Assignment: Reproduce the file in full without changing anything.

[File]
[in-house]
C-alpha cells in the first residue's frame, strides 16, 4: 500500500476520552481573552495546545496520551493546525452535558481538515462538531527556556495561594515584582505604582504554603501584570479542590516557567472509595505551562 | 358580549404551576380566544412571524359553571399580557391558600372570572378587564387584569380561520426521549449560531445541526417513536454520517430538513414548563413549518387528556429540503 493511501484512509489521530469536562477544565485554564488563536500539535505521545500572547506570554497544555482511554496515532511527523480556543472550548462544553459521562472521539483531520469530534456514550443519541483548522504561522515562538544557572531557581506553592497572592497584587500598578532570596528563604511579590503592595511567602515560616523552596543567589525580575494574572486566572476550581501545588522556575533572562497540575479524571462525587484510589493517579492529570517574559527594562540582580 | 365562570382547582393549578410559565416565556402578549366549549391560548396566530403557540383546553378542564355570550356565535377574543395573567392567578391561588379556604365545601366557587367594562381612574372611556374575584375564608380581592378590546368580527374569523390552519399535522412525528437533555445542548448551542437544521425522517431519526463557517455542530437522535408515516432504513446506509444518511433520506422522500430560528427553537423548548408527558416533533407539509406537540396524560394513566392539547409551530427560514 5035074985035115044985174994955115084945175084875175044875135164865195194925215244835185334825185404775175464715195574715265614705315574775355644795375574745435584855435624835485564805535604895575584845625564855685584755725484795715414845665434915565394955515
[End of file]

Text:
[in-house]
C-alpha cells in the first residue's frame, strides 16, 4: 500500500476520552481573552495546545496520551493546525452535558481538515462538531527556556495561594515584582505604582504554603501584570479542590516557567472509595505551562 | 358580549404551576380566544412571524359553571399580557391558600372570572378587564387584569380561520426521549449560531445541526417513536454520517430538513414548563413549518387528556429540503 493511501484512509489521530469536562477544565485554564488563536500539535505521545500572547506570554497544555482511554496515532511527523480556543472550548462544553459521562472521539483531520469530534456514550443519541483548522504561522515562538544557572531557581506553592497572592497584587500598578532570596528563604511579590503592595511567602515560616523552596543567589525580575494574572486566572476550581501545588522556575533572562497540575479524571462525587484510589493517579492529570517574559527594562540582580 | 365562570382547582393549578410559565416565556402578549366549549391560548396566530403557540383546553378542564355570550356565535377574543395573567392567578391561588379556604365545601366557587367594562381612574372611556374575584375564608380581592378590546368580527374569523390552519399535522412525528437533555445542548448551542437544521425522517431519526463557517455542530437522535408515516432504513446506509444518511433520506422522500430560528427553537423548548408527558416533533407539509406537540396524560394513566392539547409551530427560514 5035074985035115044985174994955115084945175084875175044875135164865195194925215244835185334825185404775175464715195574715265614705315574775355644795375574745435584855435624835485564805535604895575584845625564855685584755725484795715414845665434915565394955515